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Alleged Jaywalker, 84, Sues NYPD Over Beating

By Aditi Mukherji, JD on January 28, 2014 | Last updated on March 21, 2019

An 84-year-old Manhattan man is suing the NYPD for $5 million over an alleged jaywalking incident gone terribly awry.

Kang Chun Wong, who was suspected of jaywalking, was allegedly ambushed by a swarm of NYPD officers, knocked unconscious on the street, and handcuffed in a hospital emergency room, New York's WCBS-TV reports.

Wong is now suing the police department for $5 million over the gruesome arrest.

Alleged Jaywalking Incident

Wong, a retired restaurateur, was reportedly crossing the street on a green light, but it turned red while he was still in the intersection. When he got to the sidewalk, officers demanded his ID, but when Wong asked for it back, he was handcuffed, pushed against the wall of a building and then to the ground, reports WCBS-TV.

Wong's son said the physical struggle ensued when his father tried to walk away because the elderly man doesn't speak English and didn't understand why he was being detained, reports New York Magazine's Daily Intelligencer.

Wong claims he was knocked unconscious, experienced emotional distress, and sustained injuries to his back, elbow, ribs, face and head, and suffered a gash that needed to be closed with staples. He's now suing the NYPD for $5 million over his injuries.

Suing the Police

Non-violent jaywalking typically only leads to minor traffic citations. Much of Wong's police brutality case will turn on the Fourth Amendment question of why he was detained for jaywalking in the first place; 14th Amendment questions of excessive force will turn on the reasonableness of the police officers' actions.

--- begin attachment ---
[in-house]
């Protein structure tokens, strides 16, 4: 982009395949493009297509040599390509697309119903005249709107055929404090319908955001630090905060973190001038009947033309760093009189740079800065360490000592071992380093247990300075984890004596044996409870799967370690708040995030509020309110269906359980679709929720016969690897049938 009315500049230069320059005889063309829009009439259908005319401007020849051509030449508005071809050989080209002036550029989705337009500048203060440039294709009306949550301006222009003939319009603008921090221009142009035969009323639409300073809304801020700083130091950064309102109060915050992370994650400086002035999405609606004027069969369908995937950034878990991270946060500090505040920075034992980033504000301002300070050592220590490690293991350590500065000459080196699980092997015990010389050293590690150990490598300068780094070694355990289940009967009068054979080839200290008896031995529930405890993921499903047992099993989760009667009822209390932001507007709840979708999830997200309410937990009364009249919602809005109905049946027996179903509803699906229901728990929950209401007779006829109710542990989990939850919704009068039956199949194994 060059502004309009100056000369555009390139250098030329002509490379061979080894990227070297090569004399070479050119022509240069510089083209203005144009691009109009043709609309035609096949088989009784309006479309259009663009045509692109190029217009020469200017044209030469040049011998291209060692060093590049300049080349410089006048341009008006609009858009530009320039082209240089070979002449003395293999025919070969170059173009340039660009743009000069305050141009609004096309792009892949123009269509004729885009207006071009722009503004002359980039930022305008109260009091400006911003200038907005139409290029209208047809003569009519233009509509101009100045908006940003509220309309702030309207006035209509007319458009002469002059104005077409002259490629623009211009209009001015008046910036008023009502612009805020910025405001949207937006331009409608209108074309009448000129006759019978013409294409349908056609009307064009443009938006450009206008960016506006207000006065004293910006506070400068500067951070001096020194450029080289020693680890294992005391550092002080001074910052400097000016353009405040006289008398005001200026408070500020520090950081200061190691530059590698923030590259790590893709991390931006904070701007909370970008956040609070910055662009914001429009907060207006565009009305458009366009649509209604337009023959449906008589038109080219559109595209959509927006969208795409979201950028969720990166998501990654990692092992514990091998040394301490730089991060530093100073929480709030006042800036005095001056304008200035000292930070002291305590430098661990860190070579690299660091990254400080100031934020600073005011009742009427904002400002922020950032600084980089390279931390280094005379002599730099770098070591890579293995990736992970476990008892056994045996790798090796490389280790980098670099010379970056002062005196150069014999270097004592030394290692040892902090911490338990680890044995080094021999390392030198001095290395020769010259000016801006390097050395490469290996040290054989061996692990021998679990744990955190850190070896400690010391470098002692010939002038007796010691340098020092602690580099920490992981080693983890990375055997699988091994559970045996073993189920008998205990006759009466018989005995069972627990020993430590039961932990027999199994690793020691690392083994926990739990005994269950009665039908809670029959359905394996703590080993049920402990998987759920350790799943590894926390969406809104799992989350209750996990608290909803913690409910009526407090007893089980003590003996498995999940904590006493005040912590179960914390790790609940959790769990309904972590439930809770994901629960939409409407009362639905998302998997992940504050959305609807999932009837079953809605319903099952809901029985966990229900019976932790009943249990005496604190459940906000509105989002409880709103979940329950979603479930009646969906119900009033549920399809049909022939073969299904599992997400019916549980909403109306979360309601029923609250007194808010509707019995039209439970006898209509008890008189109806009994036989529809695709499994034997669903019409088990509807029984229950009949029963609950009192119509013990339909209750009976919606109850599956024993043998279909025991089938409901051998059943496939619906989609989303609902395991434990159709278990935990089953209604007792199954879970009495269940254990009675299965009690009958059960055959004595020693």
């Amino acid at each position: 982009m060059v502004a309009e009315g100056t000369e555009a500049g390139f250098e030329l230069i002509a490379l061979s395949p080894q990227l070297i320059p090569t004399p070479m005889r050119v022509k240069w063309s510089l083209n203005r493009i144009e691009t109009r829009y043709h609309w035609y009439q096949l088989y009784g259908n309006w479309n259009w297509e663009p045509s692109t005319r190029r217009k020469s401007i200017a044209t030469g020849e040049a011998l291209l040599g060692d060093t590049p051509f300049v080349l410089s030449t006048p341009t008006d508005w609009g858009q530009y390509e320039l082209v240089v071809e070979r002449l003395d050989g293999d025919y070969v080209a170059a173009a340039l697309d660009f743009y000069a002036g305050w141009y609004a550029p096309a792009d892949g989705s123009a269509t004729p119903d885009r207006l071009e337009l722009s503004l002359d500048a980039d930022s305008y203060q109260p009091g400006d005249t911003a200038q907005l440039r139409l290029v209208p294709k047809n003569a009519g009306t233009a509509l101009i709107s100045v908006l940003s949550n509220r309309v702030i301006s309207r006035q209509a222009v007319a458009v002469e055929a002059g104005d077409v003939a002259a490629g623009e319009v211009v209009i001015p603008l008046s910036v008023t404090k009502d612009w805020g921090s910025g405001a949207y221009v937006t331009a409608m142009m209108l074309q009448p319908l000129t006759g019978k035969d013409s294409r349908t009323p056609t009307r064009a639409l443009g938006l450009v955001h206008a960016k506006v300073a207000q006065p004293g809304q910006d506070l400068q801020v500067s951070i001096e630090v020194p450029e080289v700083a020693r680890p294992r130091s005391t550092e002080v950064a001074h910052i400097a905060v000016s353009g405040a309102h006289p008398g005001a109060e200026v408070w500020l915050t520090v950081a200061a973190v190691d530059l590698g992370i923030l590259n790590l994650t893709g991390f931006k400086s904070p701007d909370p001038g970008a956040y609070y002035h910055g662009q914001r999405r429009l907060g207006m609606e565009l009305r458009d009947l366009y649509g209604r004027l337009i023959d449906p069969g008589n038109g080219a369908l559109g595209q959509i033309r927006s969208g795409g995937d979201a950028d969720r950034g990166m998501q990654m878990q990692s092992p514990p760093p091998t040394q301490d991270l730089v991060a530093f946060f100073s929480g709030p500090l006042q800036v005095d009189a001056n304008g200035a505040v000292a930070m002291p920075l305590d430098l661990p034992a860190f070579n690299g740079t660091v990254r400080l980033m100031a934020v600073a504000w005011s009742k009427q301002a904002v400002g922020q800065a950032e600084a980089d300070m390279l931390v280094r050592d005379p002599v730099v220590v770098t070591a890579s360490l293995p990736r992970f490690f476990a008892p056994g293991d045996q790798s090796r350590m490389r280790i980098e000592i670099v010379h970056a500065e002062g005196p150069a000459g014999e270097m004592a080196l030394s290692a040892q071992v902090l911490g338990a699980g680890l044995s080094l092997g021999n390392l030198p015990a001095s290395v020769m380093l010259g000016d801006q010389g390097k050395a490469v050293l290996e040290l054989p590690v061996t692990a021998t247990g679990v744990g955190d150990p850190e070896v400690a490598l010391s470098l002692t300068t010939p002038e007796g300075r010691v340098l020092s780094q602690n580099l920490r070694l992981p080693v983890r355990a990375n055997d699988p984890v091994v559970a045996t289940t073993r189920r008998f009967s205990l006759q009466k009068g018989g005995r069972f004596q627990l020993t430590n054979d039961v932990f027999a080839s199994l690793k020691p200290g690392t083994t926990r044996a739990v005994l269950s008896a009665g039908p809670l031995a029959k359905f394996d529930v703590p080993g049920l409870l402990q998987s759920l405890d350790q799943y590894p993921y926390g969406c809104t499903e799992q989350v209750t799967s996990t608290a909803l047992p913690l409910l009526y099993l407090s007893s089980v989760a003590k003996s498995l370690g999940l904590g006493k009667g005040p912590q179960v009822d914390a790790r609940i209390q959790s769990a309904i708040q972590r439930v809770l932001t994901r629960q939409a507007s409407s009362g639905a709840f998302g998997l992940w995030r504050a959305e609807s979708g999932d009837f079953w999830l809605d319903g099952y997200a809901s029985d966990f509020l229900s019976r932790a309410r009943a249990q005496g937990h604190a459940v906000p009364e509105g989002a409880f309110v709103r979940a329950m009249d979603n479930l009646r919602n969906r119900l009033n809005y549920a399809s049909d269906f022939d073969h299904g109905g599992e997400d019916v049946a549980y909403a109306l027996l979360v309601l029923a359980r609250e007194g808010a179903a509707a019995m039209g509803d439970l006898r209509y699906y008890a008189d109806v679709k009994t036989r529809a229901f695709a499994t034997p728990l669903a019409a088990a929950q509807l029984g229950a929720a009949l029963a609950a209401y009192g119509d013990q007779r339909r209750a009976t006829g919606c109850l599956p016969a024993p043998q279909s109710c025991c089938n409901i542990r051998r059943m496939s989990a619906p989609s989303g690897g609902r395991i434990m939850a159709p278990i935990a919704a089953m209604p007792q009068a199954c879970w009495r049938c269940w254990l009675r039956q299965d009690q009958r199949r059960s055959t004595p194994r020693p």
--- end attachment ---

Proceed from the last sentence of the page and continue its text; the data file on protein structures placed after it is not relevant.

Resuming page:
The NYPD claims Wong fell. But there is speculation that officers over-zealously pursued the arrest as part of an aggressive law enforcement push to, ironically enough, curb pedestrian accidents. (New York Mayor Bill de Blasio, however, told reporters that issuing tickets to jaywalkers -- let alone detaining them -- is not part of any city-wide strategy to curb traffic accidents, the New York Observer's Politicker blog reports.)

From a logistical standpoint, Wong's lawsuit against the police will entail jumping through a number of bureaucratic hoops. Critical steps include filing a government tort claim, waiting for the government's response, and finally, proceeding with a full-fledged lawsuit.

But in such a high-profile case -- which is garnering negative publicity for the NYPD -- the police department will likely attempt to reach a swift settlement outside of the confines of a courtroom.

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